Holistic local sustainability; food, water, energy, money, people
It might be said that if justice were free, everyone would be in the courts litigating. But in Australia, for example, essential medical attention is free (we call it Medicare) and it hasn’t turned everyone into hypochondriacs. In Japan, were medication is also free, it could be argued that it has.
In Charles Dicken’s novel Bleak House (as portrayed by the series on BritBox recently), a young man is driven to death by the stress of claiming his inheritance through the courts, the costs of which end up absorbing the total value of the estate. This is art imitating reality. I spent 2 years as a unpaid paralegal helping my mother contest her nephew’s will. What would seem a common and simple thing actually costs over AU$100,000. More than half of the $600,000 estate was absorbed in legal expenses.
In Australia legal aid is available to anyone who has no money for representation in the courts. The wealthy can afford lawyers (which includes solicitors, barristers and judges). Everyone in between – that’s most people – simply cannot afford justice.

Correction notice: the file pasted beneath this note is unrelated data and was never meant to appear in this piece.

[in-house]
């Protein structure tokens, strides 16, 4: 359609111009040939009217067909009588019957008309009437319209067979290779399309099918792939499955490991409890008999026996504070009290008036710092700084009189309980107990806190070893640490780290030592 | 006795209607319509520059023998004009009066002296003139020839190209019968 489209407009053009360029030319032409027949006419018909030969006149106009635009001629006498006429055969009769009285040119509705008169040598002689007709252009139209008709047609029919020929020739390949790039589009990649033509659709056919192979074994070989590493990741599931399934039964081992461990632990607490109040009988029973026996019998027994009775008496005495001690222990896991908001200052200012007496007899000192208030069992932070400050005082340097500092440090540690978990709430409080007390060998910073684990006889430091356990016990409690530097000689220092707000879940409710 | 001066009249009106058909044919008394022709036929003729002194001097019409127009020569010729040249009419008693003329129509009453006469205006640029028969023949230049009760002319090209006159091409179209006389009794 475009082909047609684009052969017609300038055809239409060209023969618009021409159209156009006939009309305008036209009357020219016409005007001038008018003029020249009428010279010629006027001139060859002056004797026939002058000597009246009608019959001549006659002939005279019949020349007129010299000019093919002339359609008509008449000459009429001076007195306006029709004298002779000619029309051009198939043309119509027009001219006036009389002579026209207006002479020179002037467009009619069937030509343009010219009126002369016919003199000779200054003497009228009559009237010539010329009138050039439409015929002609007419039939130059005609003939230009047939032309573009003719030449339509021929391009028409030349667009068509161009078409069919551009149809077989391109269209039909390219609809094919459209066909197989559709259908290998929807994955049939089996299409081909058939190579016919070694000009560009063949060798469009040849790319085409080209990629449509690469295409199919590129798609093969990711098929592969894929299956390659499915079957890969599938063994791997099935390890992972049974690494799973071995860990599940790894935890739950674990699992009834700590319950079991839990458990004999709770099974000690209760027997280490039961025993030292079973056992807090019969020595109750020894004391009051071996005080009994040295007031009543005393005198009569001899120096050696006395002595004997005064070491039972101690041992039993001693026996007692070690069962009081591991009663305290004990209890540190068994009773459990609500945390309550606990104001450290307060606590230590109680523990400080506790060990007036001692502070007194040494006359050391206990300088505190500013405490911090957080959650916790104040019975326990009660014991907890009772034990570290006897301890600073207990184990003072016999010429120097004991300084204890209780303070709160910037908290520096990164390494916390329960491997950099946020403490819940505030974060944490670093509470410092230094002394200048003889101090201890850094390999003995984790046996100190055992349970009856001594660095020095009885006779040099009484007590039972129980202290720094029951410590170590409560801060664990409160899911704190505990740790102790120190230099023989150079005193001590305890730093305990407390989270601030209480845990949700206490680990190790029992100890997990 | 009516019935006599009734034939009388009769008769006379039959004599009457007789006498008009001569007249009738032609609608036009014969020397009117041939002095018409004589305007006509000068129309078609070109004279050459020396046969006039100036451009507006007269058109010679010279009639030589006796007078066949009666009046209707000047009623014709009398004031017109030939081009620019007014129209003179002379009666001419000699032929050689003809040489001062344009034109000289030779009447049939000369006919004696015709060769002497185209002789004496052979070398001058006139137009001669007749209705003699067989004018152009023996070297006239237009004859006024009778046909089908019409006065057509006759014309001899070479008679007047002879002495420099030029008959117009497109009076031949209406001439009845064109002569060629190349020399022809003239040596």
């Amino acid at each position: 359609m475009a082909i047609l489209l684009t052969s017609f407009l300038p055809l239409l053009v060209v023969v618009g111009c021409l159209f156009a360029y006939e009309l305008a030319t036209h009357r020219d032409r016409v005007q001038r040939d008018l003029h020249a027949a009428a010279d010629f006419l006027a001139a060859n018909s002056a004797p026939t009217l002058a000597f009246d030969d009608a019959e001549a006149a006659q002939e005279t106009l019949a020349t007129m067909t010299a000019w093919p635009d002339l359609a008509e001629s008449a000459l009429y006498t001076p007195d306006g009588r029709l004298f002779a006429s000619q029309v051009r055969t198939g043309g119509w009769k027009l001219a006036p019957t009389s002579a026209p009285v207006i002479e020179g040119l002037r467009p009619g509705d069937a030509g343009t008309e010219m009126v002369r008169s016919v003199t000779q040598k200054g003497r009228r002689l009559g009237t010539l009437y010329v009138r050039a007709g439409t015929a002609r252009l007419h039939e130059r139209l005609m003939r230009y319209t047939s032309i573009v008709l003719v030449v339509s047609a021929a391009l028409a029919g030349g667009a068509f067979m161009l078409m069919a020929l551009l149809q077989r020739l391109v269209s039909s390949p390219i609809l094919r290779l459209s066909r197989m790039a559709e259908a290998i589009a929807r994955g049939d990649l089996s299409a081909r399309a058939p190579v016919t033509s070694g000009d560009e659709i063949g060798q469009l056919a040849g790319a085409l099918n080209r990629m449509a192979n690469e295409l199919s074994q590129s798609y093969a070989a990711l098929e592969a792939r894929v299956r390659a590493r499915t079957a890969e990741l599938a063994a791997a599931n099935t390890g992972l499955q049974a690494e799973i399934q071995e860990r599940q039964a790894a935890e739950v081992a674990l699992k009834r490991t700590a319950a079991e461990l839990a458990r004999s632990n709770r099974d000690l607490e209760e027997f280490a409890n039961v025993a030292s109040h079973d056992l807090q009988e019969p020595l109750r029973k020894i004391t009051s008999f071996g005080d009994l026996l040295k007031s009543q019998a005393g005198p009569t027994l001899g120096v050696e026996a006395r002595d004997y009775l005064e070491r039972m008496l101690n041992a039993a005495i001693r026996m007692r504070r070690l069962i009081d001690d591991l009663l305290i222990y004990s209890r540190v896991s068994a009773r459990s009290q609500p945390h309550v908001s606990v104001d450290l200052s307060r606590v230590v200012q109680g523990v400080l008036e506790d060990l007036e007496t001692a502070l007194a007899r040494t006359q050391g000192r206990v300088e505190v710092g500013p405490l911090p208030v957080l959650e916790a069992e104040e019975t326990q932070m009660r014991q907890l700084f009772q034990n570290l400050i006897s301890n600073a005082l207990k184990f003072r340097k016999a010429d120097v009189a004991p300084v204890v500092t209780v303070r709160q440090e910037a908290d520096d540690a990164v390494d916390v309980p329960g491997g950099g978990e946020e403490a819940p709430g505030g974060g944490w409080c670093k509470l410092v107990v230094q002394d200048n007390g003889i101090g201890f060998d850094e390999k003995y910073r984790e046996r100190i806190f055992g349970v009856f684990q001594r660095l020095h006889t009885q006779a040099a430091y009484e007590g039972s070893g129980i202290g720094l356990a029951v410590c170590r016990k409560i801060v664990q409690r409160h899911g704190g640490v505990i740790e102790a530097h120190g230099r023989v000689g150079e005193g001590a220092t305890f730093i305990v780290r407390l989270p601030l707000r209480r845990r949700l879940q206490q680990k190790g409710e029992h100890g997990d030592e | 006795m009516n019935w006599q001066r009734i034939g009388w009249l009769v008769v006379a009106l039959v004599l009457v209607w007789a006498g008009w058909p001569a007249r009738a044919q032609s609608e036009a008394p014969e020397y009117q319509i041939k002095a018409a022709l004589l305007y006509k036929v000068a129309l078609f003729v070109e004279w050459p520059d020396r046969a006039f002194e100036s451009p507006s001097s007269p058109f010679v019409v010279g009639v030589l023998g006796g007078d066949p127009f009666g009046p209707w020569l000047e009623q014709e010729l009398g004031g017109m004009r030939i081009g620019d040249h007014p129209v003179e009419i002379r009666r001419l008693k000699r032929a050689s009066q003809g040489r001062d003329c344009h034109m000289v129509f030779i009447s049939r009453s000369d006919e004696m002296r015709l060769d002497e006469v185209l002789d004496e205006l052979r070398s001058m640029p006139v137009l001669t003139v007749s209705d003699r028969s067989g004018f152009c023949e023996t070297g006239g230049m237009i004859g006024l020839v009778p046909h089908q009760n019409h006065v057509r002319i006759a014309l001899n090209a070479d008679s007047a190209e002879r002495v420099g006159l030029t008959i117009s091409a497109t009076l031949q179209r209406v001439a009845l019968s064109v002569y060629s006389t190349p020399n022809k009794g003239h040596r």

The system we have (and is common worldwide) incentivizes legal wrangling; it encourages the legal profession to give oxygen to disputes. If the profession were nationalized, there would be no money in ‘over-treating’ clients. That wrangling includes the overly complicated legaleze [sic].
Apart from worthy, recommended tweaks to the system, such as the Plain English movement, universal access to a properly nationalized legal system would enable ordinary, well-educated citizens to both participate in the courts (represent themselves, thus reducing the need for lawyers) and utilize the law to secure justice and settle disputes in a timely manner.
The blood-sucking nature of the legal profession is under threat – and rightly so – by ‘smart contracts’ and other automated digital technology. But that does nothing to simplify it, something I argue for in other areas of life where we also rush inadvizedly [sic] to technology to solve our problems instead of using our innate abilities.
If these ideas seem outlandish to you, be aware that they have common currency and have had so for some time, as demonstrated by this Forbes article from 2009 by Brett Joshpe, an attorney in New York entitled How about a Nationalized Legal System?, which I found on my first Internet search of ‘nationalize the legal profession’. Search ‘plain english in the law’ and you’ll get plenty of common-sense evidence of efforts from the highest levels of authority to simplify and clarify legislation and other government communication such as Kill all the Legalese: How to Achieve Plain Language Legal Contracts.
Simon Cole. A version of this story appears in Independent Australia.